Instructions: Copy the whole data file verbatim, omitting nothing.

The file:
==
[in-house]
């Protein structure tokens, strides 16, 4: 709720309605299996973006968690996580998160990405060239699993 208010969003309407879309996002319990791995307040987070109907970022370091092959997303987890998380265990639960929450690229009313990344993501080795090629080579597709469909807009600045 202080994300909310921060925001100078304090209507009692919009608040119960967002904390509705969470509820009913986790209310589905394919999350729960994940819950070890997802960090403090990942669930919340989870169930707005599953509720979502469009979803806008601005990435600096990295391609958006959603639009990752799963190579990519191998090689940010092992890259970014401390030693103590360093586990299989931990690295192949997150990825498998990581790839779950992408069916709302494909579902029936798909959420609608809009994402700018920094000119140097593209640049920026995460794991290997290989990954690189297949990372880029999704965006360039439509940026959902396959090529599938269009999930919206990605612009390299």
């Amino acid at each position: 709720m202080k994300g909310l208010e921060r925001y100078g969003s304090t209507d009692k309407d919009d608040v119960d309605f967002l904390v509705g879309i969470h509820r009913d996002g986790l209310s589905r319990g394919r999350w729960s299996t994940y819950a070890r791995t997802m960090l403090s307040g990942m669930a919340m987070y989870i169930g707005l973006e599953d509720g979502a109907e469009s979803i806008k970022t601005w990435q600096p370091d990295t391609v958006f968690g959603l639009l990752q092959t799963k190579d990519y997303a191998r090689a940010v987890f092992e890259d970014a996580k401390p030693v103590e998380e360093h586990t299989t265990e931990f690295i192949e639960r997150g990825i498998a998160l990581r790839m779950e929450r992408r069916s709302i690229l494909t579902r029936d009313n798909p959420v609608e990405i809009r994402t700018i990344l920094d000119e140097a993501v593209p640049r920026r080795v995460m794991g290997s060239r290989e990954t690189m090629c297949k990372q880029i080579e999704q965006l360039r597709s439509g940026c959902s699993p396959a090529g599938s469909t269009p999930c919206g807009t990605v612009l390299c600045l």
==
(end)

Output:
[in-house]
């Protein structure tokens, strides 16, 4: 709720309605299996973006968690996580998160990405060239699993 208010969003309407879309996002319990791995307040987070109907970022370091092959997303987890998380265990639960929450690229009313990344993501080795090629080579597709469909807009600045 202080994300909310921060925001100078304090209507009692919009608040119960967002904390509705969470509820009913986790209310589905394919999350729960994940819950070890997802960090403090990942669930919340989870169930707005599953509720979502469009979803806008601005990435600096990295391609958006959603639009990752799963190579990519191998090689940010092992890259970014401390030693103590360093586990299989931990690295192949997150990825498998990581790839779950992408069916709302494909579902029936798909959420609608809009994402700018920094000119140097593209640049920026995460794991290997290989990954690189297949990372880029999704965006360039439509940026959902396959090529599938269009999930919206990605612009390299």
């Amino acid at each position: 709720m202080k994300g909310l208010e921060r925001y100078g969003s304090t209507d009692k309407d919009d608040v119960d309605f967002l904390v509705g879309i969470h509820r009913d996002g986790l209310s589905r319990g394919r999350w729960s299996t994940y819950a070890r791995t997802m960090l403090s307040g990942m669930a919340m987070y989870i169930g707005l973006e599953d509720g979502a109907e469009s979803i806008k970022t601005w990435q600096p370091d990295t391609v958006f968690g959603l639009l990752q092959t799963k190579d990519y997303a191998r090689a940010v987890f092992e890259d970014a996580k401390p030693v103590e998380e360093h586990t299989t265990e931990f690295i192949e639960r997150g990825i498998a998160l990581r790839m779950e929450r992408r069916s709302i690229l494909t579902r029936d009313n798909p959420v609608e990405i809009r994402t700018i990344l920094d000119e140097a993501v593209p640049r920026r080795v995460m794991g290997s060239r290989e990954t690189m090629c297949k990372q880029i080579e999704q965006l360039r597709s439509g940026c959902s699993p396959a090529g599938s469909t269009p999930c919206g807009t990605v612009l390299c600045l």